I'd like to address what I see as some potential criticisms. Some might say this is ridiculous, this means homosexuals will have to jump through extra hoops which is discrimination in itself, or that it is simply absurd to make them contract for each right individually when the normal course will be to want all of them. The response for both of these objections is essentially the same: the path of least resistance. I am confident that, like with most things, after only a short time the process would become extremely simple and painless - there will be no extra hoops, simply a form, no more demanding than a marriage license. Moreover, there could also be a simple form which put all of those legal opportunities and obligations together in a single package. I'm not suggesting that they cannot contract all of the rights at once, simply that there should be no institution; most contracts contain more than one provision, and so would this one.
I would expect that another common objection would be that this is all simply a legal fiction, and that these contracts are really no different from simply granting homosexual marriage, or at very least civil unions. I think the response to this is fairly simple - we simply do not perceive contracts as institutions. I do not have an institution with my operating software. Perhaps it would be observed that contracts sometimes create and delineate relationships. The response, of course, is that these are not relationships in the same sense that a marriage or civil union is a relationship. I doubt anyone feels the same way about their partner as they do about their apartment manager. Quite simply, if the government recognizes the contracts but does not accept homosexual marriage as an institution then there is a very real distinction.
The final argument that I perceive is that this distinction is still objectionable. That if heterosexual people can be married, then why can't homosexuals? If this is the objection, however, it is clear that we have passed beyond the 14th Amendment, for if every legal right has been extended equally then there isn't a Constitutional argument. Instead this is a cultural/moral argument, which says quite clearly that "homosexual marriage is acceptable." To those who would carry this banner, I point to a common argument now used in favor of homosexual marriage - who are you to push your beliefs on others? (I would probably also point to several other arguments against homosexual marriage, which I am specifically avoiding in this article because I want to keep the focus on the contract idea). The point here is simply that beyond the 14th Amendment arguments there is nothing more than a culture clash, and one way or another, we are legislating morality.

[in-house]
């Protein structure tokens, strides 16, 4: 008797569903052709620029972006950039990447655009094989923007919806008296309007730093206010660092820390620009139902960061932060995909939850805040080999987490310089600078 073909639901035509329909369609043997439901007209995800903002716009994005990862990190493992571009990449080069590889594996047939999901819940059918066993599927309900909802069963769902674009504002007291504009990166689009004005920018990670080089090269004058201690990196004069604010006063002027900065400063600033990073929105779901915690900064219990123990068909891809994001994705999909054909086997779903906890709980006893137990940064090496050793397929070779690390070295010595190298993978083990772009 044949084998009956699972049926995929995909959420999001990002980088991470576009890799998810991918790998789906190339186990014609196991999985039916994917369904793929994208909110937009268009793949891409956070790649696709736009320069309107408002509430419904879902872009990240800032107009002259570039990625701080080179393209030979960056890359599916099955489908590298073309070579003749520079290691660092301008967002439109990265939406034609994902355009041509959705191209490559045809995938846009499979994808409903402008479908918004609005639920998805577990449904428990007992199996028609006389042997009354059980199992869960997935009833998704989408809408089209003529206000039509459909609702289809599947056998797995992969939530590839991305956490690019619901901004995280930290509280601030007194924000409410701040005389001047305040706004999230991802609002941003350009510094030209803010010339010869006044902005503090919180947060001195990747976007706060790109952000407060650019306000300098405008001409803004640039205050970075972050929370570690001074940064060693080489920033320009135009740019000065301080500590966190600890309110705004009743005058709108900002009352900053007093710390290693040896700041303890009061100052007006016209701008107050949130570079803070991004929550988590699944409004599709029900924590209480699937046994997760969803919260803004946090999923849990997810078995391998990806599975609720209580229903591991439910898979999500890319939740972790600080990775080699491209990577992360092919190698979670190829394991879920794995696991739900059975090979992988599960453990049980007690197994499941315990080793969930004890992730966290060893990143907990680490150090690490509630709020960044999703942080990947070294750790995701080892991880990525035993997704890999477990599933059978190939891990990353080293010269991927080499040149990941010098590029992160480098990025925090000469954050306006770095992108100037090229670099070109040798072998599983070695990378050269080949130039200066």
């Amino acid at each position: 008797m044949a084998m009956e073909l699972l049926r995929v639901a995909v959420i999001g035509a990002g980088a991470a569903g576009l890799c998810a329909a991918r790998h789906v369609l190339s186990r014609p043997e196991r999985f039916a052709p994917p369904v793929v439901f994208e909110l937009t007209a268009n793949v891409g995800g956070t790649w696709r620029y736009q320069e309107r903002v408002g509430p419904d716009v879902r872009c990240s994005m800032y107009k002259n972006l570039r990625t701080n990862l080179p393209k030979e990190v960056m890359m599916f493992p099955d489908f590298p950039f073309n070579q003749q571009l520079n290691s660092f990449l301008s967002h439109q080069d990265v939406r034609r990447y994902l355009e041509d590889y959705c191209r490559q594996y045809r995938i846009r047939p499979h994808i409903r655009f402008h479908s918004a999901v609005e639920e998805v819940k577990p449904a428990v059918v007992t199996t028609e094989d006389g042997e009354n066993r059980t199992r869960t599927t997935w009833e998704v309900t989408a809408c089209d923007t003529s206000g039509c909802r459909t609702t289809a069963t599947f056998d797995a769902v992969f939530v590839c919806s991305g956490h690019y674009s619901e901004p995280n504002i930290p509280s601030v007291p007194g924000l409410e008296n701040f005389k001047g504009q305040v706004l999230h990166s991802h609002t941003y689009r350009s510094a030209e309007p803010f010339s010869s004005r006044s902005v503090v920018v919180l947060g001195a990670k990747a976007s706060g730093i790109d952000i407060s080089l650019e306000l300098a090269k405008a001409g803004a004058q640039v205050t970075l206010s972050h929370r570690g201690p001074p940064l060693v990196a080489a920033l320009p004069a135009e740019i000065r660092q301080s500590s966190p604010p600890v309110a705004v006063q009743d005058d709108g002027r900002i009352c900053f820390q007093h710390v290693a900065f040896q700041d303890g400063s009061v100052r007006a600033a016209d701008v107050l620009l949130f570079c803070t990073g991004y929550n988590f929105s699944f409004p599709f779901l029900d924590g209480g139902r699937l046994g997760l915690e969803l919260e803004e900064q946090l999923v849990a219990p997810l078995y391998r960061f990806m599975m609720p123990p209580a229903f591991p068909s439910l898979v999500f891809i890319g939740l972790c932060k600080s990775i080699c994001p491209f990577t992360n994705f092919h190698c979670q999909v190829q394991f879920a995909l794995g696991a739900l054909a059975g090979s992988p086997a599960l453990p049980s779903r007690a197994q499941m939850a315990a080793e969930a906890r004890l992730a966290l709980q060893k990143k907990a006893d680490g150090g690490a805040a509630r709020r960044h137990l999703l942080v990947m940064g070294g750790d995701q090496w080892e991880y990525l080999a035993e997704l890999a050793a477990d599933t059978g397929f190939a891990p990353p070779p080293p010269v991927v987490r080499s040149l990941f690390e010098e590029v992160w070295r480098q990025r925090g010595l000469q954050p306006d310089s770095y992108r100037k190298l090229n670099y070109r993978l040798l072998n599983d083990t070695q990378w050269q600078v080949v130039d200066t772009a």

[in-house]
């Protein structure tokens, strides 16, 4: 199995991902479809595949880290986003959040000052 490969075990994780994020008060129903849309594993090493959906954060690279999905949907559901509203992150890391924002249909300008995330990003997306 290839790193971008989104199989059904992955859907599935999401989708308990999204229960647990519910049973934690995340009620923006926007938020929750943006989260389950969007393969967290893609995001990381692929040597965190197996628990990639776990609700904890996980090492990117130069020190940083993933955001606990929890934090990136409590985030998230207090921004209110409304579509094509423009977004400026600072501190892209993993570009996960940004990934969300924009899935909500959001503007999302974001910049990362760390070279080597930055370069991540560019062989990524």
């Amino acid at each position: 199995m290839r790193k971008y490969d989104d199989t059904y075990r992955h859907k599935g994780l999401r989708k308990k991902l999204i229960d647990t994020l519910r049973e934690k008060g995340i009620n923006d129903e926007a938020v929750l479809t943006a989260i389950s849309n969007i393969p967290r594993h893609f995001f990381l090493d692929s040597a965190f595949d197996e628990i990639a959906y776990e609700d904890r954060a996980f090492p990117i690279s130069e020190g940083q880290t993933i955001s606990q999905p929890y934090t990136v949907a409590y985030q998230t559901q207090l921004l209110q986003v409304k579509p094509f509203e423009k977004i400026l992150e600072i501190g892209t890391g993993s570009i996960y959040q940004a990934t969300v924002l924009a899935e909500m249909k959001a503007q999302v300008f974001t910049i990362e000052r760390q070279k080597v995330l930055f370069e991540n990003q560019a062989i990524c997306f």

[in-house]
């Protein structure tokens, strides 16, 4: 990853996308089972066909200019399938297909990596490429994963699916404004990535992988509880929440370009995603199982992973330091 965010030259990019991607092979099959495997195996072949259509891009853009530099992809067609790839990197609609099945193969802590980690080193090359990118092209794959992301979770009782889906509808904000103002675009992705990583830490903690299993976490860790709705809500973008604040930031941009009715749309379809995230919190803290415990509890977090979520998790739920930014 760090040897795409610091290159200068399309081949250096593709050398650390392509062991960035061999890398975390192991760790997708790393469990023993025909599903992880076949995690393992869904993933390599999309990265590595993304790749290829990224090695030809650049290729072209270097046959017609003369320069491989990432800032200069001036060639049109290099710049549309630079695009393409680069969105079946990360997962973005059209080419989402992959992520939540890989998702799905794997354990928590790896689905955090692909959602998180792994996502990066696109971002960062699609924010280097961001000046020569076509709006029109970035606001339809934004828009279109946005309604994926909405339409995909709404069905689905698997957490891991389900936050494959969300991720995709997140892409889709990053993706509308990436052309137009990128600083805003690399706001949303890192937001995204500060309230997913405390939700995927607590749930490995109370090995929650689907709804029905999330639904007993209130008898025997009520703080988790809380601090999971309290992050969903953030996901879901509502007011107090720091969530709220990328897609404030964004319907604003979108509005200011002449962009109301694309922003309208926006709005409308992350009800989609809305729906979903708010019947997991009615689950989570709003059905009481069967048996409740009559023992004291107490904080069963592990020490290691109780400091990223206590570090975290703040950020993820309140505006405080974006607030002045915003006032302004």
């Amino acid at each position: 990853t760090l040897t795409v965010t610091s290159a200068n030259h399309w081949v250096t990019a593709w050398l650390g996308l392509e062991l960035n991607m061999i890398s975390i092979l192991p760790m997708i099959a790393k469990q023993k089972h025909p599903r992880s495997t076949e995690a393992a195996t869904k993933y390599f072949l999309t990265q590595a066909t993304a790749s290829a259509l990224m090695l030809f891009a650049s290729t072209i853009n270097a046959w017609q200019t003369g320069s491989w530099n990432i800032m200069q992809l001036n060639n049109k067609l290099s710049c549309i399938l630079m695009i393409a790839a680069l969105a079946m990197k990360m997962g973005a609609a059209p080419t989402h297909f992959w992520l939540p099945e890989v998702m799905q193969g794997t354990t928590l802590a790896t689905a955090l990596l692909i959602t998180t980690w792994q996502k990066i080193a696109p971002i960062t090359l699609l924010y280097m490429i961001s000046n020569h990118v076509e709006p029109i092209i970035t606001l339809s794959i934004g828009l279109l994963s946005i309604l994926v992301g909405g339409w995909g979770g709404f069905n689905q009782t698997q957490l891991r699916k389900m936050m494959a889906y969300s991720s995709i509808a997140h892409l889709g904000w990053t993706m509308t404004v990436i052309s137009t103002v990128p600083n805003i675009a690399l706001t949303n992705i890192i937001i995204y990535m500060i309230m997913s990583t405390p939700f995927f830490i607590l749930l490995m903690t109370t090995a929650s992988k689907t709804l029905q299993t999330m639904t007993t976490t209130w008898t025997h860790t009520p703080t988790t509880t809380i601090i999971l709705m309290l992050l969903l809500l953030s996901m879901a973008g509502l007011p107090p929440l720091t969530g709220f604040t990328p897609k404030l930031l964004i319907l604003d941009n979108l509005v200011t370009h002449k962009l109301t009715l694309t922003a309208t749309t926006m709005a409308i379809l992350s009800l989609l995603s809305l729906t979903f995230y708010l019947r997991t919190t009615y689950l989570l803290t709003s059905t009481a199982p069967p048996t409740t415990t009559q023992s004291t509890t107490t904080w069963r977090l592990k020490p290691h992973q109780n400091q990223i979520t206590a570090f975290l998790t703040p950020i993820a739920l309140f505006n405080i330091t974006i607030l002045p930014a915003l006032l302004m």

I believe that there are probably many out there who would move into this last argument that I described, and that these folks will simply be closed to my proposal. Those who honestly pursue the 14th Amendment argument for its own sake will be more open; I imagine that ultimately most of these would reject my idea for some reason or another, but hopefully it will at least get a fair hearing. I would also imagine that those who agree that homosexual marriage should not be permitted will be split into a couple of camps. There will be those who think homosexuals should have no rights, and will reject this as too liberal and expansive. There will probably also be those who think the system is fine as it is - why fix it when it isn't broken after all? And who knows, perhaps this will find a small foothold in some people - both those opposed to homosexual marriage and those in favor of it. It seems to me the best of both worlds - the institution of marriage is saved from further damage and homosexuals receive all of the same legal opportunities available to everyone else.